What? I was ready to kiss and make-up and now you snuck in this long post placing me in the defensive position. Gee whiz. Offense, defense, offense, defense. Gee whiz.
In my opinion, the "streams of influence" are not opposite (polarized) but rather are conflating (combined into a whole). How is that nonsensical?
You can call that nonsensical thinking, but I call that logical.
I was just playing on your "stream" analogy and having fun. I hope you were having fun too.
Is this where I jump up and down, screech like an ape, and scratch under my armpits?
I can't believe Craven called my written words "nonsensical."
I'm still pouting. No kissing tonight Craven. If you don't know how long a woman can pout, start a thread entitled, "How long can a woman pout." I'm sure there are some here who will respond: YEARS!
Oh well. I'm going to pop over to the Semen Thread and see if Gus has answered my question....Gus knows how to treat an A2K woman, right girls!!!!
Well, while the issue of free market economies is not directly related to climate, I put out a hypothesis on how the bulk of free market economies wound up in the more temperate zones.
Both Debra and Craven disputed that free market (free trade) economies are the reason for most of the current world's wealth.
Am I understanding you correctly? If say Nepal adopting a U.S-like constitution today and moved to a free market economy complete with improved human rights, you are saying they could not necessarily expect to see increased wealth anytime soon?
I decided to stop by your thread and test the climate. I'm not pouting any more--well, not much.
I still want you to admit the verbosity of your sentence and acknowledge that those who are unfamiliar with your jargon might pause for a moment and ponder the meaning of "opposite streams of influence" within the context of your 37-word sentence.
I also want you to acknowledge that your realm of knowledge might be different from other people's realm of knowledge, but that doesn't make the observer and prober of the deep waters a muddied, nonsensical thinker incapable of comprehending the view.
This is the tough one, but I also want you to acknowledge that you display a somewhat snobbish, intellectually-superior-than-thou countenance that probably prevents you from getting laid much...I mean, lucky in the art of persuasion.
I mean, look at the way you tromped all over me and foxfyre with your disdain-dripping quips.
Do you really want to play in your threads all by yourself?
I'm not pouting any more--well, not much.
Debra, I have no distain for you. Quite frankly, I think you are 'neat'. Now if your objections to my tone cause you to cease to speak to me that will be lamentable, but I will simply have to learn to live with it, just as I'll simply have to live with the objections I have to yours should you not decide to do so.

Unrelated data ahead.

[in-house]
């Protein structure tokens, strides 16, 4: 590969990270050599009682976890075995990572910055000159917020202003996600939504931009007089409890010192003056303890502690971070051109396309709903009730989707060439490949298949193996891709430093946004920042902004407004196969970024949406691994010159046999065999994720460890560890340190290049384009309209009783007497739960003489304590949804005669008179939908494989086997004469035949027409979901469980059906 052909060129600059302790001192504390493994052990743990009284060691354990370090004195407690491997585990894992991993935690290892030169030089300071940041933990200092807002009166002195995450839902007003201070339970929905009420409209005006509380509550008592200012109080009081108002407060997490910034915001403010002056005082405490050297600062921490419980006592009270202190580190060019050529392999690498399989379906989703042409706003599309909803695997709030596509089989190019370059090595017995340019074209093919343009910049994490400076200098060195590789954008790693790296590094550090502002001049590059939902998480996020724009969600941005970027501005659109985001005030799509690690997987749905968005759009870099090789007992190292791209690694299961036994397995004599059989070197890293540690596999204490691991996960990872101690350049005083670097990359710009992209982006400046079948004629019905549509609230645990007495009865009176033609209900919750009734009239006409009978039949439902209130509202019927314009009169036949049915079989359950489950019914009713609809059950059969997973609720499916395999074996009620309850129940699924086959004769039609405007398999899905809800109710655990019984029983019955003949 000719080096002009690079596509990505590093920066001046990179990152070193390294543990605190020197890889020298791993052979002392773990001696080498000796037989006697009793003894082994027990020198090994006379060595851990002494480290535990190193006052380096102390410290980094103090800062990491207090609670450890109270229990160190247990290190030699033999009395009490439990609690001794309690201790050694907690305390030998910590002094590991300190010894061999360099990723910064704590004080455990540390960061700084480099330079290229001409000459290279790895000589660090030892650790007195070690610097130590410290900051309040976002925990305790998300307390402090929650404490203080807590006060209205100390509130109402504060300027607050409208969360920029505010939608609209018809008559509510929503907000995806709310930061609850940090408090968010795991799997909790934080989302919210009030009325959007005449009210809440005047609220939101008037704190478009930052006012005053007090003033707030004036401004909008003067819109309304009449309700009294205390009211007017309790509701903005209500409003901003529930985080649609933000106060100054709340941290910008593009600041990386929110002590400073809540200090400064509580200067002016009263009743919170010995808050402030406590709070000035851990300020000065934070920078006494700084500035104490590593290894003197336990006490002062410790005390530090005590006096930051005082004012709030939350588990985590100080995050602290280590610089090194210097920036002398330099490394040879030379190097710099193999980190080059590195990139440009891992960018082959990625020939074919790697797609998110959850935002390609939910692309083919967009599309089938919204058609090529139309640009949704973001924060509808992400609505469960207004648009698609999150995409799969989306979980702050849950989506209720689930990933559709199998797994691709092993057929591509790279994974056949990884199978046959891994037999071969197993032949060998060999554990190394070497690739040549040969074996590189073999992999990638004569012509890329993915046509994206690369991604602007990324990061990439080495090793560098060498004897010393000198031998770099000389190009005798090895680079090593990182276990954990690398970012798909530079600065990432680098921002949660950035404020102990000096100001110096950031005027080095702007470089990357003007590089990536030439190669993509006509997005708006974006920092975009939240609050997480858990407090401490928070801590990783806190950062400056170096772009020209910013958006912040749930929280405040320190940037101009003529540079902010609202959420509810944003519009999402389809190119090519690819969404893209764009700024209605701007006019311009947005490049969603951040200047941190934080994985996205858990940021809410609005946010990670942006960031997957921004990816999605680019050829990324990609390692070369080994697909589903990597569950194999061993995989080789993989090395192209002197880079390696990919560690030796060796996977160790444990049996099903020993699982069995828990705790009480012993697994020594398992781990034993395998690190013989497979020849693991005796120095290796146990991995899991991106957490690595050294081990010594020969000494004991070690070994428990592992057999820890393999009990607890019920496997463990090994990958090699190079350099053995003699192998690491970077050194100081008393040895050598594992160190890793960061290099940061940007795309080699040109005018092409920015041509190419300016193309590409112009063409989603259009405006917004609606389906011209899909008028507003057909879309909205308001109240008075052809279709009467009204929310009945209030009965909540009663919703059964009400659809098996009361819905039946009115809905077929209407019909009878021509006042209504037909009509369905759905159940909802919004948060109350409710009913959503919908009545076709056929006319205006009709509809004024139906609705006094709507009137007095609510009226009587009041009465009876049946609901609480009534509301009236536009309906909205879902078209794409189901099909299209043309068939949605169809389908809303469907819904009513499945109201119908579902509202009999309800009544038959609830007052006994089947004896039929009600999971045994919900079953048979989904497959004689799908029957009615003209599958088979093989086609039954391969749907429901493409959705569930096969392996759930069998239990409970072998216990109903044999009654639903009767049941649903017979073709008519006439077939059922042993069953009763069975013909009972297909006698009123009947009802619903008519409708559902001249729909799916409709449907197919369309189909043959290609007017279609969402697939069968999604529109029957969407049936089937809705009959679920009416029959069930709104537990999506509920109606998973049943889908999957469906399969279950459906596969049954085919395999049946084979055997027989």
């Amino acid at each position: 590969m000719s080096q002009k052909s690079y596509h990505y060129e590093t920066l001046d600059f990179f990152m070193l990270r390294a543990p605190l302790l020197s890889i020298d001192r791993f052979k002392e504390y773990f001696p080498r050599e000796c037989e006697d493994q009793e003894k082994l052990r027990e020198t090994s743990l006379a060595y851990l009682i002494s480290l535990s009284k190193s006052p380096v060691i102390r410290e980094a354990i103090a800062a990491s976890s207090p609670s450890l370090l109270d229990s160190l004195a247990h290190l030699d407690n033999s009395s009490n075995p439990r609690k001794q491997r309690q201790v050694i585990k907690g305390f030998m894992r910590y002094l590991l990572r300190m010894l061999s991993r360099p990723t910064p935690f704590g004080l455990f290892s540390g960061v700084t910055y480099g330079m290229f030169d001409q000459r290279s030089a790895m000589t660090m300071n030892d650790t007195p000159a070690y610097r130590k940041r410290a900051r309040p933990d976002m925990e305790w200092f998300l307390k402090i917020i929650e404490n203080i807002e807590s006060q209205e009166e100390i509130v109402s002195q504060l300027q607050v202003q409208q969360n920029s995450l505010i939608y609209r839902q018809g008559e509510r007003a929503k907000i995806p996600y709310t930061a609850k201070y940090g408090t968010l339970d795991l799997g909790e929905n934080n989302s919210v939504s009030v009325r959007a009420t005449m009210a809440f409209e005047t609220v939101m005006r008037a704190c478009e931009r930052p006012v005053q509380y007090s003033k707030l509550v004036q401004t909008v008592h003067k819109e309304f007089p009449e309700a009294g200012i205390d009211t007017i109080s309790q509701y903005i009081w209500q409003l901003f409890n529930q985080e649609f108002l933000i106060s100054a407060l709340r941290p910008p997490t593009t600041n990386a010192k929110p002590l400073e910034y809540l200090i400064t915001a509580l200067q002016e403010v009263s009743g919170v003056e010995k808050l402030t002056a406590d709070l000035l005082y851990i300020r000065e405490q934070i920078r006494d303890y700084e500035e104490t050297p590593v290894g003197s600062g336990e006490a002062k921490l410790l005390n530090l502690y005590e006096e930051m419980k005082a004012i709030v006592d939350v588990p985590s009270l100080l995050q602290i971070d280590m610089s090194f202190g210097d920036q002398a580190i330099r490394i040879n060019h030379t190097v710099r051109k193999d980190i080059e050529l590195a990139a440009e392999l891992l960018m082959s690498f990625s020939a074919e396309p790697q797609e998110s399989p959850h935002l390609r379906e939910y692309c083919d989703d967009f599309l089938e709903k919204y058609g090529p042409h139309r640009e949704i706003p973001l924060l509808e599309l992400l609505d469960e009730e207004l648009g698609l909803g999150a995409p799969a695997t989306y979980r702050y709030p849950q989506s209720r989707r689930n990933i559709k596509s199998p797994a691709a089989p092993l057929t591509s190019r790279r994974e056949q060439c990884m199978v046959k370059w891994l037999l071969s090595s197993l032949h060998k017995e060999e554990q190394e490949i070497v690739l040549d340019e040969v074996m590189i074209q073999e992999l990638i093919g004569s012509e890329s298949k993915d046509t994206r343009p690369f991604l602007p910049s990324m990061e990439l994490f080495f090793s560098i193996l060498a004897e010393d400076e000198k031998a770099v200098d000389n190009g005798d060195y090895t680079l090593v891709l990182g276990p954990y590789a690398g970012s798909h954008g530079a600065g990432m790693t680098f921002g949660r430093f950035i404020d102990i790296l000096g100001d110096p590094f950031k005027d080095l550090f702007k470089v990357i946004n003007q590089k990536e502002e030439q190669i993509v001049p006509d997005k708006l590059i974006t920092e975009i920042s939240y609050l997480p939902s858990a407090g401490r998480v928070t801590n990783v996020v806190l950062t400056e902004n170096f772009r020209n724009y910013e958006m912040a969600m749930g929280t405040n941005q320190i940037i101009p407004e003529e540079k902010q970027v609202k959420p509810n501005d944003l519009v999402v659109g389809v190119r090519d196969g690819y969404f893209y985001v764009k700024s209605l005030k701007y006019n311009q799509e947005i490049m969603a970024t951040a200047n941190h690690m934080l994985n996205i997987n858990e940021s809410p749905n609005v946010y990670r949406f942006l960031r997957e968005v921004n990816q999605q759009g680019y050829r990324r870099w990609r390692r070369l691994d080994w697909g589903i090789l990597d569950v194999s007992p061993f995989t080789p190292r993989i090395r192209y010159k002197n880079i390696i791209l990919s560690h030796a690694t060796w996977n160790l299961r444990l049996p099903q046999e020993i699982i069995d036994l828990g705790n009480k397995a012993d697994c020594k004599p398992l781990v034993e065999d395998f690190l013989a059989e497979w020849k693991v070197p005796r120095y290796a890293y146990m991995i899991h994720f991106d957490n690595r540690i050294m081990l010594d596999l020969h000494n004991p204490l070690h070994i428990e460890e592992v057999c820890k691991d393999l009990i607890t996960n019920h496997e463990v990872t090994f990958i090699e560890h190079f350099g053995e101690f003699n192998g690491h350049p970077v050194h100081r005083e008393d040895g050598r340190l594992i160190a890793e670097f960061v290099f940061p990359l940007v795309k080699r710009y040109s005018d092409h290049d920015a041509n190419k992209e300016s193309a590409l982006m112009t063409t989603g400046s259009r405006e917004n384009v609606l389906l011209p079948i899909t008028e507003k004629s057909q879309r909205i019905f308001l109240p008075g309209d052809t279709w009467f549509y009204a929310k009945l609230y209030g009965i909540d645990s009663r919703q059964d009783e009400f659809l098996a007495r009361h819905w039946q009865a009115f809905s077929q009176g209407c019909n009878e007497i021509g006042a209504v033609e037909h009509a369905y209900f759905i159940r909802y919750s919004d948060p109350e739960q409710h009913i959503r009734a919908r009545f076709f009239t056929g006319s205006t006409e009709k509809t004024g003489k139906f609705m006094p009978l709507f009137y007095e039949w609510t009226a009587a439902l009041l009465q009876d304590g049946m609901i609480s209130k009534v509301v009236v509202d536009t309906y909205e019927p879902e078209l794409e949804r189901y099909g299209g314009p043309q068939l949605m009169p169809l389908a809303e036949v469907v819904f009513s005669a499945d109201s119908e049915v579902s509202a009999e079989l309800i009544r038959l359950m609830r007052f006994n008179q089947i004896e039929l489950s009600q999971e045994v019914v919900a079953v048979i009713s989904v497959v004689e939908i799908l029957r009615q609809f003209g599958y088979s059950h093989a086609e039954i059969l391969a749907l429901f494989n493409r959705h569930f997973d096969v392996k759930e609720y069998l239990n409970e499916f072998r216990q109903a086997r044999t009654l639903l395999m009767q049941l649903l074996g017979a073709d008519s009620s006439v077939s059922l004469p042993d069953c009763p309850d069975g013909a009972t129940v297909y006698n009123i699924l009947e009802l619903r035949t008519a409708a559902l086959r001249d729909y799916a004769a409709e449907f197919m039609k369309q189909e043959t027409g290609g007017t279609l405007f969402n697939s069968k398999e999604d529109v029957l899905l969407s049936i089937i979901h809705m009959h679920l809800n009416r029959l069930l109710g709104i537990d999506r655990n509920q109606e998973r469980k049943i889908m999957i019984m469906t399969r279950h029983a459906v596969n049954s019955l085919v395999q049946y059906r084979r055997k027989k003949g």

This is but a sampling of the reasons that lead me to believe that cold climates are more conducive to industrialized economy. It forces more technology (to fight the elements), it generates more commerce (think winter clothes), it helps fight pathogens that can cripple a society, it forces man to prepare and plan (and planning helps success), and possibly the most important is the immediate effect on the human body. Eating a heavy meal in strong heat can knock one out as well as can a few beers. I think these factors are reflected in the comparative wealth of cultures while not being the only factor of course.
The anecdotal evidence for this is overwhelming. There are few rich and tropical nations. Many nations are richer in the colder areas and poorer in the hot areas. Many nations have their industrial base in the colder land while leaving less economically productive things like agriculture to the warmer terrain. Note that the many other factors of wealth make this a trend and not an rule without exception. fbaezer (the only person I have discussed this with who seems to disagree that climate effects wealth) notes that there is anecdotal evidence in Mexico that would not support this (in comparison to my anecdotal evidence from Brazil that does).
Does anyone know if the temperate zones in the southern hemisphere were industrialized, or beginning to be, at the time the industrial revolution began?
My point was to say that the temperate zones in the southern hemisphere did not industrialize and become wealthy. Therefore, enculturation may be a more important factor then climate. I believe that the nations that industrialized and grew wealthy were those nations that were enculturated to a hierarchal community. Kings and knights and such.
john/nyc wrote:My point was to say that the temperate zones in the southern hemisphere did not industrialize and become wealthy. Therefore, enculturation may be a more important factor then climate. I believe that the nations that industrialized and grew wealthy were those nations that were enculturated to a hierarchal community. Kings and knights and such.
This is one of those chickens before the egg arguments.
There is strong evidence that hierarchal nations were forced to become that way due to the harsher environment. If a community is struggling, and a member of that community discovers a new way of gathering or growing food, that member becomes all-powerful. In the southern hemisphere, where food was easy to obtain, there was no need for political power struggles, at least to the extent that they occured in the north.
A society that consists of members who possess more then others will be become political. Extrapolate that over 100 generations, and a hierarchal society develops......